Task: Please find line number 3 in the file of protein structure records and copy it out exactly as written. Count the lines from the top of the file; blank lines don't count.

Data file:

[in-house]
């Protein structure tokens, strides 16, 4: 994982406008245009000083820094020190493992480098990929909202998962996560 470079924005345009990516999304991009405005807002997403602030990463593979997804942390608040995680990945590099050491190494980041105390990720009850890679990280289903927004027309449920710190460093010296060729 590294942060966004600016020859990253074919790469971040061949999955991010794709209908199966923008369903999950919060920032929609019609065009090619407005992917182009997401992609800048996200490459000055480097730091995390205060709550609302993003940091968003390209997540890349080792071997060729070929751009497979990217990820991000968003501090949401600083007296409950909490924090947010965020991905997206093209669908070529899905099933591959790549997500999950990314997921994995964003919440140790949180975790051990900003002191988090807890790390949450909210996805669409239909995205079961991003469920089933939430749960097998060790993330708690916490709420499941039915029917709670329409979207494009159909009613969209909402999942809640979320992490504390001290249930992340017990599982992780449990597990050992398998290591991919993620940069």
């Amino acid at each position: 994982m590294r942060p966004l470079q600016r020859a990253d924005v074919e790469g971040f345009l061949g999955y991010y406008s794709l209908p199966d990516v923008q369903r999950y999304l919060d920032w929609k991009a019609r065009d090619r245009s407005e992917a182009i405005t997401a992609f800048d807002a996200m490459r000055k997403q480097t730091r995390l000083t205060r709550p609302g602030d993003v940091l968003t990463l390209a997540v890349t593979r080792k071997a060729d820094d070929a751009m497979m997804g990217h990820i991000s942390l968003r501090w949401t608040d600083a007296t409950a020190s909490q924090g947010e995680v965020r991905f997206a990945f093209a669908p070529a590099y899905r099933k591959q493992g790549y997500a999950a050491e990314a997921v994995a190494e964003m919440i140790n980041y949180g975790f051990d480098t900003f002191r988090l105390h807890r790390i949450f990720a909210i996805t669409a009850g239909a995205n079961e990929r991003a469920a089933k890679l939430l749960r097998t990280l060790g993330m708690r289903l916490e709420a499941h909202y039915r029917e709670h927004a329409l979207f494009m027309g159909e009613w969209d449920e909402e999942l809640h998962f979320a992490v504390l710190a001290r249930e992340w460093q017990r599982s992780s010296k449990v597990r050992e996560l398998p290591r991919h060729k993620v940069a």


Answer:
């Amino acid at each position: 994982m590294r942060p966004l470079q600016r020859a990253d924005v074919e790469g971040f345009l061949g999955y991010y406008s794709l209908p199966d990516v923008q369903r999950y999304l919060d920032w929609k991009a019609r065009d090619r245009s407005e992917a182009i405005t997401a992609f800048d807002a996200m490459r000055k997403q480097t730091r995390l000083t205060r709550p609302g602030d993003v940091l968003t990463l390209a997540v890349t593979r080792k071997a060729d820094d070929a751009m497979m997804g990217h990820i991000s942390l968003r501090w949401t608040d600083a007296t409950a020190s909490q924090g947010e995680v965020r991905f997206a990945f093209a669908p070529a590099y899905r099933k591959q493992g790549y997500a999950a050491e990314a997921v994995a190494e964003m919440i140790n980041y949180g975790f051990d480098t900003f002191r988090l105390h807890r790390i949450f990720a909210i996805t669409a009850g239909a995205n079961e990929r991003a469920a089933k890679l939430l749960r097998t990280l060790g993330m708690r289903l916490e709420a499941h909202y039915r029917e709670h927004a329409l979207f494009m027309g159909e009613w969209d449920e909402e999942l809640h998962f979320a992490v504390l710190a001290r249930e992340w460093q017990r599982s992780s010296k449990v597990r050992e996560l398998p290591r991919h060729k993620v940069a």